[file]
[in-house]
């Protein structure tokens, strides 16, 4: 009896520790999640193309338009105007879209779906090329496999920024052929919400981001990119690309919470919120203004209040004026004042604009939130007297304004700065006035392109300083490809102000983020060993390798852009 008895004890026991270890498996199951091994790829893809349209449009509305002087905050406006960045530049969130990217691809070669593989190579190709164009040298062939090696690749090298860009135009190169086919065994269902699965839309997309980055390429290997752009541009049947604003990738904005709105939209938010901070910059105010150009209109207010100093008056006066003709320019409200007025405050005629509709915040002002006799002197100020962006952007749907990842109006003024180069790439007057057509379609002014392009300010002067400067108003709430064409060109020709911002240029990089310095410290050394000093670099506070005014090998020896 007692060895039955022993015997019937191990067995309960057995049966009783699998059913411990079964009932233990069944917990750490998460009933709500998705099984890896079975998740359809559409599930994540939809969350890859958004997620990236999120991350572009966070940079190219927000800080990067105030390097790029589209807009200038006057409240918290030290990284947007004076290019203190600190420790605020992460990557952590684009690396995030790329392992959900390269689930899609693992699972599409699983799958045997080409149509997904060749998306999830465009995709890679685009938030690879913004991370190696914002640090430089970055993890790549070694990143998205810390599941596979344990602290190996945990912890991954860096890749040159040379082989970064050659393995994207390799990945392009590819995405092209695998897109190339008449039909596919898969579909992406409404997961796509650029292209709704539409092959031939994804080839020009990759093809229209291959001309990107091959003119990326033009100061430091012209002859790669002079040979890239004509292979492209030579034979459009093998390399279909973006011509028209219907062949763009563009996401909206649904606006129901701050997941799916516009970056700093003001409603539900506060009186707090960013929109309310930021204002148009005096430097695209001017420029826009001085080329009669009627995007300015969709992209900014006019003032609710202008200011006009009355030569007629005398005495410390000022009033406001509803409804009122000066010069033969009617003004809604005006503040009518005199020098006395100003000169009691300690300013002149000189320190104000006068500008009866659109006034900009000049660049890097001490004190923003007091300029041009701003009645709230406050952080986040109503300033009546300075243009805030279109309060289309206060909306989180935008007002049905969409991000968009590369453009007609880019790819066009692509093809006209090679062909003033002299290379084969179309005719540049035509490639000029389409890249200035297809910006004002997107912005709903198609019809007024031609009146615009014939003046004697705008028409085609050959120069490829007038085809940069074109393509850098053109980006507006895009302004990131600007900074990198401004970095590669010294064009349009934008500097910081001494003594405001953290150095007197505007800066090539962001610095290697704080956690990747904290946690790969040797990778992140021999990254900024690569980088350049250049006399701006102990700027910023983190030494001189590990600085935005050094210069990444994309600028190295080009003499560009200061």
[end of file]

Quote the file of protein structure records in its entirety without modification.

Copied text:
[in-house]
């Protein structure tokens, strides 16, 4: 009896520790999640193309338009105007879209779906090329496999920024052929919400981001990119690309919470919120203004209040004026004042604009939130007297304004700065006035392109300083490809102000983020060993390798852009 008895004890026991270890498996199951091994790829893809349209449009509305002087905050406006960045530049969130990217691809070669593989190579190709164009040298062939090696690749090298860009135009190169086919065994269902699965839309997309980055390429290997752009541009049947604003990738904005709105939209938010901070910059105010150009209109207010100093008056006066003709320019409200007025405050005629509709915040002002006799002197100020962006952007749907990842109006003024180069790439007057057509379609002014392009300010002067400067108003709430064409060109020709911002240029990089310095410290050394000093670099506070005014090998020896 007692060895039955022993015997019937191990067995309960057995049966009783699998059913411990079964009932233990069944917990750490998460009933709500998705099984890896079975998740359809559409599930994540939809969350890859958004997620990236999120991350572009966070940079190219927000800080990067105030390097790029589209807009200038006057409240918290030290990284947007004076290019203190600190420790605020992460990557952590684009690396995030790329392992959900390269689930899609693992699972599409699983799958045997080409149509997904060749998306999830465009995709890679685009938030690879913004991370190696914002640090430089970055993890790549070694990143998205810390599941596979344990602290190996945990912890991954860096890749040159040379082989970064050659393995994207390799990945392009590819995405092209695998897109190339008449039909596919898969579909992406409404997961796509650029292209709704539409092959031939994804080839020009990759093809229209291959001309990107091959003119990326033009100061430091012209002859790669002079040979890239004509292979492209030579034979459009093998390399279909973006011509028209219907062949763009563009996401909206649904606006129901701050997941799916516009970056700093003001409603539900506060009186707090960013929109309310930021204002148009005096430097695209001017420029826009001085080329009669009627995007300015969709992209900014006019003032609710202008200011006009009355030569007629005398005495410390000022009033406001509803409804009122000066010069033969009617003004809604005006503040009518005199020098006395100003000169009691300690300013002149000189320190104000006068500008009866659109006034900009000049660049890097001490004190923003007091300029041009701003009645709230406050952080986040109503300033009546300075243009805030279109309060289309206060909306989180935008007002049905969409991000968009590369453009007609880019790819066009692509093809006209090679062909003033002299290379084969179309005719540049035509490639000029389409890249200035297809910006004002997107912005709903198609019809007024031609009146615009014939003046004697705008028409085609050959120069490829007038085809940069074109393509850098053109980006507006895009302004990131600007900074990198401004970095590669010294064009349009934008500097910081001494003594405001953290150095007197505007800066090539962001610095290697704080956690990747904290946690790969040797990778992140021999990254900024690569980088350049250049006399701006102990700027910023983190030494001189590990600085935005050094210069990444994309600028190295080009003499560009200061």